This Long-Forgotten Technique Will Vastly Improve Your Blog

If you’ve been blogging for at least a few months, you’ve probably noticed by now that most of your success as a blogger comes from being able to sit down and punch those damn keys.

That is it.

Writing blog posts, editing them, selecting images, pitching guest posts, answering comments, and all the other tasks that require you to punch some keys on a keyboard or tap your fingers on a touchscreen.

And this thing does not change. In fact, the most successful bloggers just want it a bit more than just about everyone else, so they put a bit more time and effort into punching the damn keys.

But there’s another element to your success that you may have be neglecting with all that work and focus.

Every once in awhile, you might consider stepping out of the house and doing your best to find another human being.

I know this is a bizarre, arcane practice, but bear with me.

Before social networks were cool

Have you ever noticed that you’re not sure what a post is going to be about until you start writing it? One idea after another, and next thing you know, it’s gone in whatever direction naturally follows.

Believe it or not, you can actually replicate this phenomenon by physically locating yourself in close proximity to another person, with each of you taking turns speaking. This is called a conversation.

I know, you know all about conversation already. It’s answering blog comments, posting on your ex-girlfriend’s Facebook wall, and tweeting how upset you are that said ex didn’t even like the cute cat video you shared on her wall.

But here’s something you might not know — “conversations” actually predate the internet.

These “real world” conversations trigger the growth of new neural pathways. You come up with new ideas. You challenge your existing ideas and take them in new directions. You learn.

This phenomenon is improved by another old-school technique, called listening.

Conversation and listening can, if you let them, become awe-inspiring weapons in your blogging arsenal.

Henry Miller had a bunch of rules he used as guidelines when writing. One of them was to keep human. To go out, meet people, engage others in conversation.

What do you think? Is it important to keep human? Is it helpful when it comes to blogging?


22 thoughts on “This Long-Forgotten Technique Will Vastly Improve Your Blog

  1. How true is that! For me, this week has been all about getting out there with people and having wonderful, engaging conversations. It has taken me out of my comfort zone just enough to help me think that actually I might like it!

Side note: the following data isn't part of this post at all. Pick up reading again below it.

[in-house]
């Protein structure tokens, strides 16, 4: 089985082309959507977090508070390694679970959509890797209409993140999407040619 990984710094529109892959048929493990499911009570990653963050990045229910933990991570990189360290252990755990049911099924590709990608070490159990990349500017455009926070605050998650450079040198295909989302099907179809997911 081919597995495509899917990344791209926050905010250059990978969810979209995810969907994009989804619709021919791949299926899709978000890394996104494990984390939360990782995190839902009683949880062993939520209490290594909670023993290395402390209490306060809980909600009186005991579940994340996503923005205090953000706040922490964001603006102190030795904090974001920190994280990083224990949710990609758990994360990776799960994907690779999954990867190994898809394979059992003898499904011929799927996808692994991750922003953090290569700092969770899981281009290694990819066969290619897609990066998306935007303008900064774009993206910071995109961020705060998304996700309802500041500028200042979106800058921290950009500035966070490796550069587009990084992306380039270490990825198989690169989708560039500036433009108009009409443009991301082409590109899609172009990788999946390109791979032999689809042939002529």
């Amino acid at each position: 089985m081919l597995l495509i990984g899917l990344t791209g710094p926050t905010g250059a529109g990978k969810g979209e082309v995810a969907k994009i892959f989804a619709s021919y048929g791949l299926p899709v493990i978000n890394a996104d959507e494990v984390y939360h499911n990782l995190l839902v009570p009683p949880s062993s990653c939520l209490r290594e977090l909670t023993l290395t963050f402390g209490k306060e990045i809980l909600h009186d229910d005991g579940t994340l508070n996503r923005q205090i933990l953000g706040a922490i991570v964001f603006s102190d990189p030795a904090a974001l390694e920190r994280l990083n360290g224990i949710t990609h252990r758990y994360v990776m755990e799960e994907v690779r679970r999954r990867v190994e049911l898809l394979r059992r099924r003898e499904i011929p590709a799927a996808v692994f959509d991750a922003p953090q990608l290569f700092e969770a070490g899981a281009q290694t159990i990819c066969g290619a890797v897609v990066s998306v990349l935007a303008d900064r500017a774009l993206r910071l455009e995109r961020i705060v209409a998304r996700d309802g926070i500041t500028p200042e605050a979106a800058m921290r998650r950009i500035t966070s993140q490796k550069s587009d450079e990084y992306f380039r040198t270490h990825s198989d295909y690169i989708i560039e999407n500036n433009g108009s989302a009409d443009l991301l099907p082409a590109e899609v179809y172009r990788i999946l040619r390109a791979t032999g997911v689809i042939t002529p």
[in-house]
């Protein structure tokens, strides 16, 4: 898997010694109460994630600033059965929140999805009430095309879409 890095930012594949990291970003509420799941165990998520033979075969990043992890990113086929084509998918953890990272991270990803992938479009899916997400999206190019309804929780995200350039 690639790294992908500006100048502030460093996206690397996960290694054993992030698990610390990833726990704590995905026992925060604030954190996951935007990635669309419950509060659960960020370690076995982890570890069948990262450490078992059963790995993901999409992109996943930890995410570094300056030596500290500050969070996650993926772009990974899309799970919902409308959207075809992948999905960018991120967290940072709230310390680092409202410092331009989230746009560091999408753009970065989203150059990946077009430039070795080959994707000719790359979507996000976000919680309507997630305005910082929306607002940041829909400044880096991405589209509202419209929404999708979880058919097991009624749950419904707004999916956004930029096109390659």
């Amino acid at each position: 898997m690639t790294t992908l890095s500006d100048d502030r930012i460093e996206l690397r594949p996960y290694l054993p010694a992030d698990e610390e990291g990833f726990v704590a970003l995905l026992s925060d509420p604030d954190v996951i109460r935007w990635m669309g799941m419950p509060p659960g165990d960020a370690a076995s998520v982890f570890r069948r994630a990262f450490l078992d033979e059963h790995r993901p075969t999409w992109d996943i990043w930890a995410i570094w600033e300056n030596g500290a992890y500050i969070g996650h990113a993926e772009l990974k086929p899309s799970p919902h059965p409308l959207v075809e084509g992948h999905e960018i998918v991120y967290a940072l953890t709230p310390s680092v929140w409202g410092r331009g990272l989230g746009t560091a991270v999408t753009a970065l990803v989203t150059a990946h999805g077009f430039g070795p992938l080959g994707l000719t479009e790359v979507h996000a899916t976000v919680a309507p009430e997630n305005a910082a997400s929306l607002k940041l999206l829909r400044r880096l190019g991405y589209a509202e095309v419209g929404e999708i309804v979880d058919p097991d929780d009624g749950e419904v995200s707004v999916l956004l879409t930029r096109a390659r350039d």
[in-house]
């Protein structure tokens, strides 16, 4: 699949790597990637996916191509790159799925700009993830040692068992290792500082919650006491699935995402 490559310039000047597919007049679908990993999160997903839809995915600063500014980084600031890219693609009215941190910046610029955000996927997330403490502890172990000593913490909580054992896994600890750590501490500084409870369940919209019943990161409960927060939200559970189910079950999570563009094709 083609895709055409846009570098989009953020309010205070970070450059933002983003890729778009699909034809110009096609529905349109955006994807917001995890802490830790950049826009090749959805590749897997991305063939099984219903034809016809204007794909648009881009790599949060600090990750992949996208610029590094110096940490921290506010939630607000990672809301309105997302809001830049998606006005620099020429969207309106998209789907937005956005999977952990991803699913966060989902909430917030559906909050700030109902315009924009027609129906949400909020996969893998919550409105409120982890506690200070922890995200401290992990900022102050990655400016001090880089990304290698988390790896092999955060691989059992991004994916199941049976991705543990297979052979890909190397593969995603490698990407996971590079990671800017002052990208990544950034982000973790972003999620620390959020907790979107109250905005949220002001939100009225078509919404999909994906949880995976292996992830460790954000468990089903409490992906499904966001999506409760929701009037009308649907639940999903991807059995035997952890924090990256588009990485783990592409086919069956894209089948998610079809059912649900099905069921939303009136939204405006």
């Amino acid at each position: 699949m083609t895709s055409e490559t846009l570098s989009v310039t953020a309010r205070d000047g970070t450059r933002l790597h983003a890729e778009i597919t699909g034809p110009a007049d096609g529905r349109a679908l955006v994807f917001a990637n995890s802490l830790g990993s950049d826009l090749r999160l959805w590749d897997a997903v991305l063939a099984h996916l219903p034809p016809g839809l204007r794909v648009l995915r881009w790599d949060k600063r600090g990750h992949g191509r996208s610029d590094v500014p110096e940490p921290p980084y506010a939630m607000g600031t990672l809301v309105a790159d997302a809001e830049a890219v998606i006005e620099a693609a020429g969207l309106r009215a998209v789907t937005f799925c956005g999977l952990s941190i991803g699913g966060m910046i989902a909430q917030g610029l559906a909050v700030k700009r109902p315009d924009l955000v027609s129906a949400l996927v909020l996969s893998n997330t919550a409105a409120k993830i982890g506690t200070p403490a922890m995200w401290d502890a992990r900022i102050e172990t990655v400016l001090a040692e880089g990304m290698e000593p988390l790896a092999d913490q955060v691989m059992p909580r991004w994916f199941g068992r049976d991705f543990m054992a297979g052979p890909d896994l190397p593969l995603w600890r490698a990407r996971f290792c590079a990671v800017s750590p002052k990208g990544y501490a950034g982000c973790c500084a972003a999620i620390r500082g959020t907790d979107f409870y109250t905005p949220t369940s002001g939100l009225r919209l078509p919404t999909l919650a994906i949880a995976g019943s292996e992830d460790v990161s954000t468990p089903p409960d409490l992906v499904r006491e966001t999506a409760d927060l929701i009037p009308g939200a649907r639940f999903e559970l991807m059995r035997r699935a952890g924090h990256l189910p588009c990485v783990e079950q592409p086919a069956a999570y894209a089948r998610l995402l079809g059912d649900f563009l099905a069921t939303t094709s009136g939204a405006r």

Blogging content to follow!

    Liked by 1 person

  2. I do believe that it is needed to converse with other human beings and also learn to develop great listening skills.

    Most times I write with an intention to interact with people in mind.

    Thanks for the inspiration.

    Liked by 1 person

  3. To get the most from one’s brain you have to directly engage with others. Use technology to its fullest, but don’t let it take the place of face-to-face talking. It is how one feeds the brain and one’s blog.

    Liked by 1 person

  4. Conversation with some people is like playing tennis on a rough pavement. You serve up a topic and the return is not at all what you expected. Sometimes it’s a backhand, sometimes a forehand, and often a lob.

    Liked by 3 people

  5. It’s way too easy to sit in our enclosed rooms, even if they have a great view and blog our little hearts out. We blog or assume we blog to engage with other humans in a meaningful exchange of ideas and thoughts. But, we don’t actually want or think we need to engage with them in “old world methods” like conversation and listening over a coffee at Starbucks. Sitting over that coffee with someone and talking and listening throws into gear all of our senses. What we see; how they react; how we react. What they say; what we say. All perfect medium for new thoughts and experiences to flourish and grow.

    Liked by 1 person

  6. I have worked from home (yes, a real job) for the past two years, and while I love the commute, I do miss the human interaction. My big outing for the week is going to Walmart for the weekly shopping. I really need to get out for a more interactive human exchange experience. I may find that I like it.

    Liked by 2 people

  7. I imagine (when I write) that I am actually talking to someone, I don’t know that someone but I talk to them like they have known me for years (my silly ticks and what not), I lean on that “familiar” tinge and just write that way. I don’t think about “how will the ‘reader’ read this”, I think, my ‘friends’ (fellow travelers as it were) will get it…

    Liked by 3 people

  8. Loved the part where you explain how to converse with another: in close proximity, taking turns speaking. I chuckled at that for a whole minute. GREAT BLOG!

    Liked by 2 people

  9. I agree completely. Good writing, writing that speaks to others in some way, comes from (inter)personal experience. This experience does not come from simply punching the keys. How can my writing have anything to say to other people when I’ve never gone out of my comfort zone to meet them face to face?

    Liked by 3 people

  10. I have been taking an online writing course for the past couple of weeks and they have been focusing so much on observations, conversations and feelings that we concur from the real world instead of the internet. So much of writing comes from reality and very little of it from fiction. I believe that’s what sets the great writers apart from the good ones.

    Liked by 3 people

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